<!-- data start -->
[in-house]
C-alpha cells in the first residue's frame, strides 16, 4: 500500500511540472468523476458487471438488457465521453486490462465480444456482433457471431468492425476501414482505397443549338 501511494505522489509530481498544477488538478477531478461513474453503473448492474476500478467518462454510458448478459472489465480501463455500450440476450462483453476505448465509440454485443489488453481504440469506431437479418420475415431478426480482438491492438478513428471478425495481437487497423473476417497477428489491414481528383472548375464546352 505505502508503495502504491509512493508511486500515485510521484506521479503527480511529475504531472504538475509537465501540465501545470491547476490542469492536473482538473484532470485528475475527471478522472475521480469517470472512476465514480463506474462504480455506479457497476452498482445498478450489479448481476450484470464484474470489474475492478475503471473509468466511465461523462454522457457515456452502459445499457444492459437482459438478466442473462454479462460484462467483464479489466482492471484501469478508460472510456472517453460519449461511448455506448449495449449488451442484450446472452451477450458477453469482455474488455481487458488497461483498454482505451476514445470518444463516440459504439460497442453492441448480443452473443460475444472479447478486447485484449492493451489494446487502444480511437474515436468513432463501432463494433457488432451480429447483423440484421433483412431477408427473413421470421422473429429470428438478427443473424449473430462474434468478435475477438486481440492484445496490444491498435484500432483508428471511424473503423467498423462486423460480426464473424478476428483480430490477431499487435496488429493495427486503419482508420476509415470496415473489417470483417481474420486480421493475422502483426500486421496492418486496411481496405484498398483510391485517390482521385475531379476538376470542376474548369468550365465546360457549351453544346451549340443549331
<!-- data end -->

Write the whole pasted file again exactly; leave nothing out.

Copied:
[in-house]
C-alpha cells in the first residue's frame, strides 16, 4: 500500500511540472468523476458487471438488457465521453486490462465480444456482433457471431468492425476501414482505397443549338 501511494505522489509530481498544477488538478477531478461513474453503473448492474476500478467518462454510458448478459472489465480501463455500450440476450462483453476505448465509440454485443489488453481504440469506431437479418420475415431478426480482438491492438478513428471478425495481437487497423473476417497477428489491414481528383472548375464546352 505505502508503495502504491509512493508511486500515485510521484506521479503527480511529475504531472504538475509537465501540465501545470491547476490542469492536473482538473484532470485528475475527471478522472475521480469517470472512476465514480463506474462504480455506479457497476452498482445498478450489479448481476450484470464484474470489474475492478475503471473509468466511465461523462454522457457515456452502459445499457444492459437482459438478466442473462454479462460484462467483464479489466482492471484501469478508460472510456472517453460519449461511448455506448449495449449488451442484450446472452451477450458477453469482455474488455481487458488497461483498454482505451476514445470518444463516440459504439460497442453492441448480443452473443460475444472479447478486447485484449492493451489494446487502444480511437474515436468513432463501432463494433457488432451480429447483423440484421433483412431477408427473413421470421422473429429470428438478427443473424449473430462474434468478435475477438486481440492484445496490444491498435484500432483508428471511424473503423467498423462486423460480426464473424478476428483480430490477431499487435496488429493495427486503419482508420476509415470496415473489417470483417481474420486480421493475422502483426500486421496492418486496411481496405484498398483510391485517390482521385475531379476538376470542376474548369468550365465546360457549351453544346451549340443549331